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Sambuca Price, Sizes & Buying Guide

Charl Joost
Last Updated: February 25th, 2023

Sambuca is not for the faint-hearted and many people have regrets of early experiences with this alcohol, particularly the burning flame.  Being young and dumb, many made mistakes.

Consumed responsibly, it is a pleasant enjoyable drink. Sambuca has many secrets.

Sambuca – Italian pronunciation – Sam’bu:ka- is an anise-flavored, Italian, normally colorless, liqueur.  The most common variety is called white sambuca.

Some of the other varieties are black Sambuca – a deep blue color, and Red Sambuca – a bright red color.

When combined with water an ouzo effect is observed.  A milky oil-in-water emulsion is formed.  This occurs with minimal mixing and is highly stable.  This is formed from the anethole in the anise.

Sambuca is a popular digestive.  It also has a high sugar content of 350g/liter.


sambuca history

The term is from the Latin word Sambucas, which means elderberry.  This is a genus of flowering plants in the family Adoxaceae.

The word was first used as the name of another elderberry liquor which was created in 1950 by Luigi Manzi in Civitavecchia.

Civitavecchia is an ancient town in the metropolitan of Rome.  Manzi’s big discovery was the fine anisette that was “very good for the stomach after a meal”.

He claimed that he named it after the “sambuchelli” watermen who worked between the ischia island and Naples.

Sambuca became a staple of Italy’s “La Dolce vita” culture in the 1950s and 1960s. Angelo Molinari started making the first commercial Sambuca.

A shot of sambuca with seven beans of coffee represents the seven hills of Rome. The normal shot is with one coffee bean. This is called con la mosca. This means “with the fly”.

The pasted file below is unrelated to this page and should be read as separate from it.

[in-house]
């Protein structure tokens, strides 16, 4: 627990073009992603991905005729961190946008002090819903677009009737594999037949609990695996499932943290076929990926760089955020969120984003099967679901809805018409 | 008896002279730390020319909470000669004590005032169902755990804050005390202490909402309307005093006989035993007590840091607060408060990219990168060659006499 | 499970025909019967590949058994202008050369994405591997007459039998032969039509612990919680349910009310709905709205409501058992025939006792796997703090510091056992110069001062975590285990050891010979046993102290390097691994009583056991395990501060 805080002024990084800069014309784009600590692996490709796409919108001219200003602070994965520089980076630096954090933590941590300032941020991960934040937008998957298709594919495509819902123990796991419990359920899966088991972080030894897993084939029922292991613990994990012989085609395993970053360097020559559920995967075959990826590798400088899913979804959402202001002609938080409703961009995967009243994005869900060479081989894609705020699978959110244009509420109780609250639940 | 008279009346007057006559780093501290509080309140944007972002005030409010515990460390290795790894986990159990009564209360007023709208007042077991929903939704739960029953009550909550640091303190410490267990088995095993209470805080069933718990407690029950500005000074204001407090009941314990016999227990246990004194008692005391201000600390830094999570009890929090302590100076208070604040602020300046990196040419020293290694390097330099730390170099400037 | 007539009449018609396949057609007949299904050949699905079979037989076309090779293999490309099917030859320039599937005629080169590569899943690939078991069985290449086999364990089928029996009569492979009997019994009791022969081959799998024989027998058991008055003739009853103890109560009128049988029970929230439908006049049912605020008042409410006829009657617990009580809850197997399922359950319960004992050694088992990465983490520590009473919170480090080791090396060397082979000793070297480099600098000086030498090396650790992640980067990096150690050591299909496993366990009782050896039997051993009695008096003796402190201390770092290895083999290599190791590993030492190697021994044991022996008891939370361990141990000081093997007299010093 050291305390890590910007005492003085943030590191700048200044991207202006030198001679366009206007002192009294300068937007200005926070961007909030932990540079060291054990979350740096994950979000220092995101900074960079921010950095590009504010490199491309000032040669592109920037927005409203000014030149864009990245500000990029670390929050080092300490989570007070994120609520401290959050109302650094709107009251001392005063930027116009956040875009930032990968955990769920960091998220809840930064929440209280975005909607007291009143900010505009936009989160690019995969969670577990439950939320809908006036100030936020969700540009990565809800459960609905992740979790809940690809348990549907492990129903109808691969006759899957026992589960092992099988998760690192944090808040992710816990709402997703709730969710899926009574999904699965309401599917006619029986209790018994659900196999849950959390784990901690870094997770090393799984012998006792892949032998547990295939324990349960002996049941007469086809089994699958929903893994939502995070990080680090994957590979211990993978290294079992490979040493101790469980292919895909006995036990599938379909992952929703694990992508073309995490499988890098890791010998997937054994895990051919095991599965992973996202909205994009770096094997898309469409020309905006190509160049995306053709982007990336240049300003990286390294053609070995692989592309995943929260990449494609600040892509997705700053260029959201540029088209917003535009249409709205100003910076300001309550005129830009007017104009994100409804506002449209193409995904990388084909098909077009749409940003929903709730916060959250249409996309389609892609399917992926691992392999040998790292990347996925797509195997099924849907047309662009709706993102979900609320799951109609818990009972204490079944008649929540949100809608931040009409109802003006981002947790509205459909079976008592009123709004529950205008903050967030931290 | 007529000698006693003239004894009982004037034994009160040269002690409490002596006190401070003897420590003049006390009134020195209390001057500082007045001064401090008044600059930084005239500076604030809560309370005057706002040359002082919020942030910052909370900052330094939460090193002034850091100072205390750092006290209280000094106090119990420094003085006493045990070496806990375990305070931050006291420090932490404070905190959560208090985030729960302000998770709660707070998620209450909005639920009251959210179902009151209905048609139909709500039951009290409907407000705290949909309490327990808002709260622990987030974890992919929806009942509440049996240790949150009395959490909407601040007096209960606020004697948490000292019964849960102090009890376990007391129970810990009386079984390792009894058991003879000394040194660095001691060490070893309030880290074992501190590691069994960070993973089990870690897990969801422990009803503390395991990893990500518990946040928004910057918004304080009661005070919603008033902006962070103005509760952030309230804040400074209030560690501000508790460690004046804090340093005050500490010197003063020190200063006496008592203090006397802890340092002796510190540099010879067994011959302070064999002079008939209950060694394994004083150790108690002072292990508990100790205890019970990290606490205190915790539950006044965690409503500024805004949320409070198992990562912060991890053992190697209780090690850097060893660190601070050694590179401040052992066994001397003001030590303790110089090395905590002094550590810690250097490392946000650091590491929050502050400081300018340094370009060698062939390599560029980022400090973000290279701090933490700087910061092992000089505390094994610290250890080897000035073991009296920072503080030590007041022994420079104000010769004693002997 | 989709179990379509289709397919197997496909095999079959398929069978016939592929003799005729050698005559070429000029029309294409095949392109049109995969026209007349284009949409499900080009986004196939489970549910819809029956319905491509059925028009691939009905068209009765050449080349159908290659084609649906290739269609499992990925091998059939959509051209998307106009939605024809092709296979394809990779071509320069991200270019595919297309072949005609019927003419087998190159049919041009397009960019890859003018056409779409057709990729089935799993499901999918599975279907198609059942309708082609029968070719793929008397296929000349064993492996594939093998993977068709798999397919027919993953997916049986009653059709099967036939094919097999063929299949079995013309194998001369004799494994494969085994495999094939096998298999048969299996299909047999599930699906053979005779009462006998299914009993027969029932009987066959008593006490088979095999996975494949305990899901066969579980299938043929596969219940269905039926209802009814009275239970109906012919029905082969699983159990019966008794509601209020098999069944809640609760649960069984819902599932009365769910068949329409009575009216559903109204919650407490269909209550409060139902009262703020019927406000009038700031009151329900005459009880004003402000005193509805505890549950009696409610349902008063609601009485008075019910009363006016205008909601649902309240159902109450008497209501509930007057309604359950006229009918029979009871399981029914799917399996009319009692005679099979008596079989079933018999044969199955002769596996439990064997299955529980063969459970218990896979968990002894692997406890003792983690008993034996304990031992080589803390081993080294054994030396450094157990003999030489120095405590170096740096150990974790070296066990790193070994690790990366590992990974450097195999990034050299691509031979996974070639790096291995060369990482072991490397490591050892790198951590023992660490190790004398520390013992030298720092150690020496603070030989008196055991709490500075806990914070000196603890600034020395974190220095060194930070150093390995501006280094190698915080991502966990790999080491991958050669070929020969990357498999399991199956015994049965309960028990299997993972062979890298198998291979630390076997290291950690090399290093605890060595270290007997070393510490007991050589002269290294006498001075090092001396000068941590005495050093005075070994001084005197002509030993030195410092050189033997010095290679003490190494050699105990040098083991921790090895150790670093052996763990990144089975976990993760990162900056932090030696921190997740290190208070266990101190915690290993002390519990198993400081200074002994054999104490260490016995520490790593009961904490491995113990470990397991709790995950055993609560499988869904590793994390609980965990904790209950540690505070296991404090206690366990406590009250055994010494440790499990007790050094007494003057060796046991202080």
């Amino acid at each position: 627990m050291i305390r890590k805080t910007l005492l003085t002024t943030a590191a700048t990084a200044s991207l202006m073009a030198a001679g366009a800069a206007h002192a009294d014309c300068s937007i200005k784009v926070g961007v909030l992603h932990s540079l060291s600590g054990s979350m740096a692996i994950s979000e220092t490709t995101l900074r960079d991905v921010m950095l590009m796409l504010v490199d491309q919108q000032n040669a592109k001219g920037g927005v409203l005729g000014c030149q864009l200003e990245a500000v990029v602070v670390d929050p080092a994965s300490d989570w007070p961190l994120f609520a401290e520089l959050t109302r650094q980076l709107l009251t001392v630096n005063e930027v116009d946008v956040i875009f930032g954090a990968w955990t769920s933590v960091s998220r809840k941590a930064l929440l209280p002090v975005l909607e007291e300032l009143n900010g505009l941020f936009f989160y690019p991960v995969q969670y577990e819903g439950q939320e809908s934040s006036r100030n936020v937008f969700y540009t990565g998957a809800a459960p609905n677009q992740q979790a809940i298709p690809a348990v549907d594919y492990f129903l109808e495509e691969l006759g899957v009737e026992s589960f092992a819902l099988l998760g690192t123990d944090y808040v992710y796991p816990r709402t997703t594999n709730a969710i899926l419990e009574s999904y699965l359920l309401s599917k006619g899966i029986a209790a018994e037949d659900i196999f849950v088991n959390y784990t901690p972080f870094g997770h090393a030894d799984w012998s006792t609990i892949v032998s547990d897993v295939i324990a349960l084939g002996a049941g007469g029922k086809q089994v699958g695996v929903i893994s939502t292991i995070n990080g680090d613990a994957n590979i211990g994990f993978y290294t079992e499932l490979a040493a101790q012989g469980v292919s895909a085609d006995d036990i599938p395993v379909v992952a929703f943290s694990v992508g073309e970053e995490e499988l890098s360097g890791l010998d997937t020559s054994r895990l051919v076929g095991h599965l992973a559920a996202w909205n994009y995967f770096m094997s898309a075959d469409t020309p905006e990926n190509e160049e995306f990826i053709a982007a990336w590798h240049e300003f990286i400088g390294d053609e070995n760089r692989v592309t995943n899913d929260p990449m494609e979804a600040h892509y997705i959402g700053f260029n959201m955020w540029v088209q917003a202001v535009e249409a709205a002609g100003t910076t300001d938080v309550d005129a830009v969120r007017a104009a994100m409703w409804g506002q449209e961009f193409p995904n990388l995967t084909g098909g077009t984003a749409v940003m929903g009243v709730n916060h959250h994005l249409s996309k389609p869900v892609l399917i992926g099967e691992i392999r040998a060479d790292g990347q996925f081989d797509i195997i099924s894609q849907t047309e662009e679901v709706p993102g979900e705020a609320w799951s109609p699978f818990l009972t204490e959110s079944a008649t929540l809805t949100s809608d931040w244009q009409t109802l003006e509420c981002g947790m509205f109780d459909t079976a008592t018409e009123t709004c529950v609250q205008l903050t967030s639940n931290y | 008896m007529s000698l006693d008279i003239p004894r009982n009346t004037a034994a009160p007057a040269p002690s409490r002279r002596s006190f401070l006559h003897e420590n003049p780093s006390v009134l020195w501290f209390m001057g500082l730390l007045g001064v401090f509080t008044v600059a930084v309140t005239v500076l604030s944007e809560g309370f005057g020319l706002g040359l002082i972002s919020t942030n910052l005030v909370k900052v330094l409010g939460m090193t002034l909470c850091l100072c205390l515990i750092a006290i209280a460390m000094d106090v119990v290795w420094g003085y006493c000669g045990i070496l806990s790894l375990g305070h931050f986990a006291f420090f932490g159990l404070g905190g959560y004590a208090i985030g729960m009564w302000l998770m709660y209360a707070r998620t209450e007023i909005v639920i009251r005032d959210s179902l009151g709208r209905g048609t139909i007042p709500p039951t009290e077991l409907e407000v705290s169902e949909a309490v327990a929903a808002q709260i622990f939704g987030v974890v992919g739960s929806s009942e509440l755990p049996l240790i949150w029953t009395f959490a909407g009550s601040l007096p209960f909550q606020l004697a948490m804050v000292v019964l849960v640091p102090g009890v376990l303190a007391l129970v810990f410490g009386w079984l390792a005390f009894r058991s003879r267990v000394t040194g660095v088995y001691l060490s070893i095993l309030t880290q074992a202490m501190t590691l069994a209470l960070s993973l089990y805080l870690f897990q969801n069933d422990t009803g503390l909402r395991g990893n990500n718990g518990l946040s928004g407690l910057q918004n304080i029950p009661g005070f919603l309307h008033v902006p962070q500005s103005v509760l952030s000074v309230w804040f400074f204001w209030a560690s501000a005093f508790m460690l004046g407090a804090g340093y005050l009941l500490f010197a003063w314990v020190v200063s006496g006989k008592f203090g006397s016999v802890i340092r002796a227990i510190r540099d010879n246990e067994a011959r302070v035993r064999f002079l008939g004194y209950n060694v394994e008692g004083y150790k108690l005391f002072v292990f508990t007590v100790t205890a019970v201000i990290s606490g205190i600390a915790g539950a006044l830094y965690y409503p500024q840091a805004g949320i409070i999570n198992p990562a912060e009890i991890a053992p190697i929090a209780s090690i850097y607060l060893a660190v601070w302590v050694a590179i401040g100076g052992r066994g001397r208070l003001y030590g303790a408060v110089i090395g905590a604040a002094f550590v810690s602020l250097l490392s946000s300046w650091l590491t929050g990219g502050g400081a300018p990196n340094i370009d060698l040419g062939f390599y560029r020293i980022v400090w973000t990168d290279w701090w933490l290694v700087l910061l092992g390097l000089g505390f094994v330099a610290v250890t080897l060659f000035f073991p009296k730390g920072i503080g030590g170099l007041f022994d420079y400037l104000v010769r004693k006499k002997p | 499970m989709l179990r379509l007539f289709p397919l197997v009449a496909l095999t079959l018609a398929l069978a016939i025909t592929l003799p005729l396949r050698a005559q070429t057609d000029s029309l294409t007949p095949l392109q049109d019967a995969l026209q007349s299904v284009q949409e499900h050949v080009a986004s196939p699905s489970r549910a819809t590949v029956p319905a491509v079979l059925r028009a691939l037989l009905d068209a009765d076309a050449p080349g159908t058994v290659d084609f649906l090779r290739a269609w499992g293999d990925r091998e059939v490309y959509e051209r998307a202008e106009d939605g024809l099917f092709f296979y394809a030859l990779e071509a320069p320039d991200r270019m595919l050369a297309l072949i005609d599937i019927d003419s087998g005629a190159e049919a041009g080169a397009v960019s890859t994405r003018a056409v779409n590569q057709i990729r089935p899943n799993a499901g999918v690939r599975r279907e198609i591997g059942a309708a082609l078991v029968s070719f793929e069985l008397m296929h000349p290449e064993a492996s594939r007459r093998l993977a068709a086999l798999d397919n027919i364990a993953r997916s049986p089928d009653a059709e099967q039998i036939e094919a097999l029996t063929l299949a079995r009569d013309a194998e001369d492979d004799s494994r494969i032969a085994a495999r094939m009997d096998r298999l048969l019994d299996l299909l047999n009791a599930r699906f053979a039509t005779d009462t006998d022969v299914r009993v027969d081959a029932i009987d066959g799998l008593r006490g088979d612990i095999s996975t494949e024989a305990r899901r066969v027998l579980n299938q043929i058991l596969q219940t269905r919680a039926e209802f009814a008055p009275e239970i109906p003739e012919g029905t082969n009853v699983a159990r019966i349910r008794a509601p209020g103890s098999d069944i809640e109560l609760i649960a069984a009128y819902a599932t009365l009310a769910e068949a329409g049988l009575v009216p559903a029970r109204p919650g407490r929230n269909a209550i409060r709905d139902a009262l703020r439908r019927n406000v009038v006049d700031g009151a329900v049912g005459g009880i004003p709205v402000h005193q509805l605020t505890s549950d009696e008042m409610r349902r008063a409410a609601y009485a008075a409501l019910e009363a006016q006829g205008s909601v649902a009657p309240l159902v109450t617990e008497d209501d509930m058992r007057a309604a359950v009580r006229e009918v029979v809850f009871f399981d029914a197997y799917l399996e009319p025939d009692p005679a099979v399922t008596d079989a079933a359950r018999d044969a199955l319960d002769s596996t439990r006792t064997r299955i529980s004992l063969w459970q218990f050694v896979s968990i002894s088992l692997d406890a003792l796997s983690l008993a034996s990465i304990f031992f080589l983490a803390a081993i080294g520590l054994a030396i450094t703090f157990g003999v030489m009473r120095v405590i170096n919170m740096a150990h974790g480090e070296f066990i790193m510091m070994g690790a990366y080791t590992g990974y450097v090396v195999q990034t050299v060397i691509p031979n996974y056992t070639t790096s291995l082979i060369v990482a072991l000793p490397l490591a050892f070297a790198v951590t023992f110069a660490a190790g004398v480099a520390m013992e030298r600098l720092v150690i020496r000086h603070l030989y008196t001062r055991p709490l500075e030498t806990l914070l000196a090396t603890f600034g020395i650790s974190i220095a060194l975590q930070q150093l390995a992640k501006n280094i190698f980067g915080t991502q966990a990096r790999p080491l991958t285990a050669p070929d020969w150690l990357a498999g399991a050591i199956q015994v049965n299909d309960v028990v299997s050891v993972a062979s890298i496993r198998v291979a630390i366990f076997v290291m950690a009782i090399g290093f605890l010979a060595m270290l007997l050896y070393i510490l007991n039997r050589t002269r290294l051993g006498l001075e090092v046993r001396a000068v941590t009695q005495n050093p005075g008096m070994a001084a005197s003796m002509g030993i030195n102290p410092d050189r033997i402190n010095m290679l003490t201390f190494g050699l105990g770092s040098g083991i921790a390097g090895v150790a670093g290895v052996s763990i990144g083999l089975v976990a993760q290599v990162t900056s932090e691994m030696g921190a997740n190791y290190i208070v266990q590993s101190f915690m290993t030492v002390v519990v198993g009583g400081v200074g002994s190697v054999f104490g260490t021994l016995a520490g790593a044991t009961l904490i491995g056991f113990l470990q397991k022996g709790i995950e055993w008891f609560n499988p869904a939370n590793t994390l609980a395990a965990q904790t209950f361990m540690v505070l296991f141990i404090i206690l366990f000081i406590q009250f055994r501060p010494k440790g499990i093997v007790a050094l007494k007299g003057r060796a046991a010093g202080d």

Sambuca is bottled at a minimum of 38% alcohol by volume.  It is flavored with essential oils obtained from star or green anise.

Other spices, such as licorice or elderflower, may be included, but are not required as per the legal definition.  Oils are added for a concentration of sugar, flavoring, and pure alcohol.

Star anise is an evergreen tree native to northeast Vietnam and Southwest China.

How is Sambuca Made?

Sambuca is a liqueur which means it has extra sugar. The other two ingredients are star anise and alcohol.  Additional ingredients such as green anise, elderflower, fennel, and licorice may be added.

The process resembles the Akvavit (distilled from grain or potatoes). The only difference is that Sambuca’s ingredients are added as essential oils and Akvavit steeps them in.

Sambuca requires demineralized water heated to around 150F and is combined with sugar to produce a syrup.  The star anise must be blanched after that is done it is crushed and put through steam distillation to extract its essential oils.

The ingredients are combined and left in a large steel tank for a week.  The Sambuca is then filtered at room temperature.  Other ingredients such as raspberries and cherries may be added.

Nutrition facts and Alcohol Content

nutrition facts and alcohol content

The ABV range varies from 38-42%. Notably, 38% is the legal minimum and is the most common.  When drank as a shot, small quantities (37-44ml) are consumed.

There are approximately 100 Calories in a shot of Sambuca, most of which are carbohydrates. Sambuca contains around 350g of Sugar.

Sambuca is gluten-free.

What types of Sambuca do you get?

Some brands of Sambuca may have a variety of flavors which include apple, raspberry, banana, or even coffee.

White Sambuca is a traditional anise liqueur.  It is prepared to a classic recipe without adding any other ingredients.  These include Inferno, Casoni and Vaccari.

Red Sambuca is obtained by adding extracts from fruit and berries to the traditional recipe. After a sip of this, a fruity aftertaste is felt in the mouth. Brands include Antica, Luxard, and Molinari.

Black Sambuca is a rich dark color.  It is achieved by adding licorice and other spices. Experts consider the taste of black Sambuca to be the most sophisticated. Brands include Antica, Molinari and Vaccari.